Detained Yemeni editor and two sons at risk of torture

Amnesty International has called on the Yemeni authorities to ensure that the editor of the al-Ayyam newspaper and his two sons, detained earlier this month, are protected from torture and other ill-treatment.

Hisham Bashraheel and his sons Muhammad and Hani were arrested after taking part in a sit-in protest on 4 January at al-Ayyam’s offices in the southern city of Aden to mark eight months since the authorities effectively banned them from printing and distributing copies of the newspaper.

Security forces fired on the protestors on 4 January and the newspaper’s security guards returned fire: one member of the security forces was killed and three wounded; one security guard was killed and three wounded.

“We fear that Hisham Bashraheel and his sons may be prisoners of conscience, held solely for peacefully exercising their rights to freedom of expression and assembly. If so, they should be released immediately and unconditionally,” said Philip Luther, Deputy Director of the Middle East and North Africa Programme at Amnesty International.

Hisham and Hani Bashraheel were detained on 6 January. Muhammad Bashraheel was arrested on 5 January. All three are being held and questioned at the Criminal Investigation Department in Aden.

All three have been allowed to see their families and lawyers on at least two occasions since 12 January, having apparently been denied access to them before.

Based on its research into patterns of torture and other ill-treatment in Yemen over a number of years, Amnesty International believes that the place and nature of their detention puts them at risk of such treatment.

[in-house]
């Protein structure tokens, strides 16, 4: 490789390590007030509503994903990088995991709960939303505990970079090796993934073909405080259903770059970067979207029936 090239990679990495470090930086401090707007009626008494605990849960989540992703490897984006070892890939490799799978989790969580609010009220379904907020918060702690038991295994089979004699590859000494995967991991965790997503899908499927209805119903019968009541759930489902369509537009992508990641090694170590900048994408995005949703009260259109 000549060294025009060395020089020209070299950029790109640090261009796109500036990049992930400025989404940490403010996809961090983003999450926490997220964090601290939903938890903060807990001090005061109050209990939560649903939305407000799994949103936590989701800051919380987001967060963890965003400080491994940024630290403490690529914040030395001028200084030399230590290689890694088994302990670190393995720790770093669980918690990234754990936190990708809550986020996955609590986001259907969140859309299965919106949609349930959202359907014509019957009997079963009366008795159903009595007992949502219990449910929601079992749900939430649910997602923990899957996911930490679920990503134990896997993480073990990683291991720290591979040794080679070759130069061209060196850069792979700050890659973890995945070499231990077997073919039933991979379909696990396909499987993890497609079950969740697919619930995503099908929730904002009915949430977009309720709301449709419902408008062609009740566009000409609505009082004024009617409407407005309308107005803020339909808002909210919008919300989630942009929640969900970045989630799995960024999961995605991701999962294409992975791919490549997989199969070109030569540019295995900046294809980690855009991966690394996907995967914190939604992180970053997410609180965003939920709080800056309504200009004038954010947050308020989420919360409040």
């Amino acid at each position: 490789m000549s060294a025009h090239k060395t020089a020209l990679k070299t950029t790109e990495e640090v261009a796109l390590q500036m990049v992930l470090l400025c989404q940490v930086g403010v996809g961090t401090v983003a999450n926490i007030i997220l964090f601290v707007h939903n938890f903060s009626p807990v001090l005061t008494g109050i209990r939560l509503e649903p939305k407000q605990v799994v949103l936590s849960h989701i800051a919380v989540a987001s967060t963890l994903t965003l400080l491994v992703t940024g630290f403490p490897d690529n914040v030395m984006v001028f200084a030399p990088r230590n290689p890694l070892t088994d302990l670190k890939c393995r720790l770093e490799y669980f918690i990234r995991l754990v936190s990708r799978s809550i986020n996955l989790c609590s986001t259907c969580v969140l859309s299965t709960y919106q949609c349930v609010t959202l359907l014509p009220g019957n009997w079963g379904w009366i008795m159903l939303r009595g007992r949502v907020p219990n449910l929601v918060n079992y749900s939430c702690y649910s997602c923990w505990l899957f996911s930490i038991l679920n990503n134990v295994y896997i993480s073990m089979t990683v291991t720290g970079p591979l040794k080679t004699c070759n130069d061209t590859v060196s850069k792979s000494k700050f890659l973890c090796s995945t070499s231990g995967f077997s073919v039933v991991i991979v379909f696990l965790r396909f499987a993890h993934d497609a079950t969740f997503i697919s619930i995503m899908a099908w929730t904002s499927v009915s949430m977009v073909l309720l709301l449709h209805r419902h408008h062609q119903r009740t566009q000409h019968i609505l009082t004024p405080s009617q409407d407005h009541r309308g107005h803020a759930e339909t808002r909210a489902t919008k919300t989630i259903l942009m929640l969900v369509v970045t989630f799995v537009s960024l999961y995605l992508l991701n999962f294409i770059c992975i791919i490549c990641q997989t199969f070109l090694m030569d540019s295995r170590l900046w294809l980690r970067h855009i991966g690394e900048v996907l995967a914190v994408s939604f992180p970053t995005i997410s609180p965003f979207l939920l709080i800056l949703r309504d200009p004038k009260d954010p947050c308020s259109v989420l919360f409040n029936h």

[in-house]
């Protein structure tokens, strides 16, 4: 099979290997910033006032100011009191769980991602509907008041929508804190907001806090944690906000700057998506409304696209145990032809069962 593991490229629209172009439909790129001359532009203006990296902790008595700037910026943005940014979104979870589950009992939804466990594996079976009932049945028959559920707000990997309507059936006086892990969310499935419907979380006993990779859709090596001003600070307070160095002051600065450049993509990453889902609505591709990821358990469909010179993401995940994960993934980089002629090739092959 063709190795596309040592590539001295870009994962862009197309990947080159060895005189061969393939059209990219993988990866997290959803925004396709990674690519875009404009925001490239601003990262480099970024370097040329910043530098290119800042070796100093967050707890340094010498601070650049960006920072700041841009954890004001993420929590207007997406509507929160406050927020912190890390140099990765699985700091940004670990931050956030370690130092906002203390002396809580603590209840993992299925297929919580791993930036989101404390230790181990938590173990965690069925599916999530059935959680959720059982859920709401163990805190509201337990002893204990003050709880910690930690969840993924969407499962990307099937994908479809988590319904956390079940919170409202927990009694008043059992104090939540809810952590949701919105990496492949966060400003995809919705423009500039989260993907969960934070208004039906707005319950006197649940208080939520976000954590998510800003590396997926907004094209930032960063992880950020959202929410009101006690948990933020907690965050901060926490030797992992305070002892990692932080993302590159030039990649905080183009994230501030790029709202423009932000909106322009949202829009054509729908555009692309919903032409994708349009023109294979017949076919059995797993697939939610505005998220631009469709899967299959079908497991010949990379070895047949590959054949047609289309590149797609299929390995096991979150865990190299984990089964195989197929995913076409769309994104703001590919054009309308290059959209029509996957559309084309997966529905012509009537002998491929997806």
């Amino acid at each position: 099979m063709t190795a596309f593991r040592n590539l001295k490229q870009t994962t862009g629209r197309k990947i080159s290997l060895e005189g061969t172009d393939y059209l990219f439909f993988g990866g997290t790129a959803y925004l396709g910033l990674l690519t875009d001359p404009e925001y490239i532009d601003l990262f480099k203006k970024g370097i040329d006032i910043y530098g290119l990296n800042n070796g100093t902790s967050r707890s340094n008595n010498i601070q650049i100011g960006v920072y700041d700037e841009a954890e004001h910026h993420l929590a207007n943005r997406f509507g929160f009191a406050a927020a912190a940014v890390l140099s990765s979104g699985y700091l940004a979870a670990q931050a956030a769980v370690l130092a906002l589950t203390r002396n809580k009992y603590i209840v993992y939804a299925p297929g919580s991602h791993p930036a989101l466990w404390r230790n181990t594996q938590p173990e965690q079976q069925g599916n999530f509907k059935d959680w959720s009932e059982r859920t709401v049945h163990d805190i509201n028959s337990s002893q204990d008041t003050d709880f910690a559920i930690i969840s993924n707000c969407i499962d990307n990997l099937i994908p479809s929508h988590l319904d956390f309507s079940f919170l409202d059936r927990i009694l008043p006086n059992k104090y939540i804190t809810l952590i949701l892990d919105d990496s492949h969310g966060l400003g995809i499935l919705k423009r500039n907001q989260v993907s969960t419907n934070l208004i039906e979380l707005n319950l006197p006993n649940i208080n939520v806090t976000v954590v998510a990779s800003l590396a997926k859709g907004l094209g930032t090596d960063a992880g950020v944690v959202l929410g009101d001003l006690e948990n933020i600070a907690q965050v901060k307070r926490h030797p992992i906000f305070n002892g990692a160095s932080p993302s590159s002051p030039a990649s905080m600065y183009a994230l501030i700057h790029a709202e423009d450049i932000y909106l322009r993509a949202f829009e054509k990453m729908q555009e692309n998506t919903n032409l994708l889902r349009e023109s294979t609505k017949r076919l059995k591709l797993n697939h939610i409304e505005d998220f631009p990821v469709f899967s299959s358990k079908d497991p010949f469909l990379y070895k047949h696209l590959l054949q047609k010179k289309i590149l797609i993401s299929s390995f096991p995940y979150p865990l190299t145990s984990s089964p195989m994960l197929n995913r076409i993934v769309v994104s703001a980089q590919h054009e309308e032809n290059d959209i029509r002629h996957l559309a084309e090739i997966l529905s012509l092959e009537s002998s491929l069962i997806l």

The authorities began their crackdown on al-Ayyam, one of Yemen’s largest-circulation daily newspapers, on 30 April 2009, when they confiscated every copy of the paper from street news stands and distribution points in the capital Sana’a and southern cities.

Similar action was also taken against six other newspapers on 4 May, when the offices of al-Ayyam were also then blockaded by the security forces to prevent copies of the newspaper from being distributed.

On 5 May the government announced that it would be banning all newspapers which it believed had expressed support for the secession of the south of the country in coverage of protests in the region.

Despite this, al-Ayyam published some news on its website during 2009.

On 13 May the security forces attacked al-Ayyam’s office, killing two men, one of them a security guard, and wounding another. They were trying to arrest Hisham Bashraheel, in connection with an incident in February 2008 when gunmen shot at his home and his security guards retuned fire. One of the attackers was killed and another injured.

Hisham Bashraheel has not been charged in connection with the incident, but others are on trial for the killing. He may have been targeted solely because of al-Ayyam’s coverage of the protests in the southern part of the country.

The actions taken against al-Ayyam and six other newspapers followed their coverage of a number of protests in the south of the country, in the lead-up to 27 April 2009, the 15th anniversary of the start of the three-month civil war between the Yemeni government in Sana’a and southern separatists.

A coalition of political groups known as the Southern Movement, seen by the government as calling for the independence of the southern part of the country, was said to be behind the protests.

Amnesty International has urged the Yemeni authorities to allow the three detainees prompt and regular access to lawyers of their choosing, their families and any medical treatment they may require.

“Any charges brought against the detainees must be revealed, and the authorities must ensure that any legal proceedings against them conform to international fair trial standards,” said Philip Luther.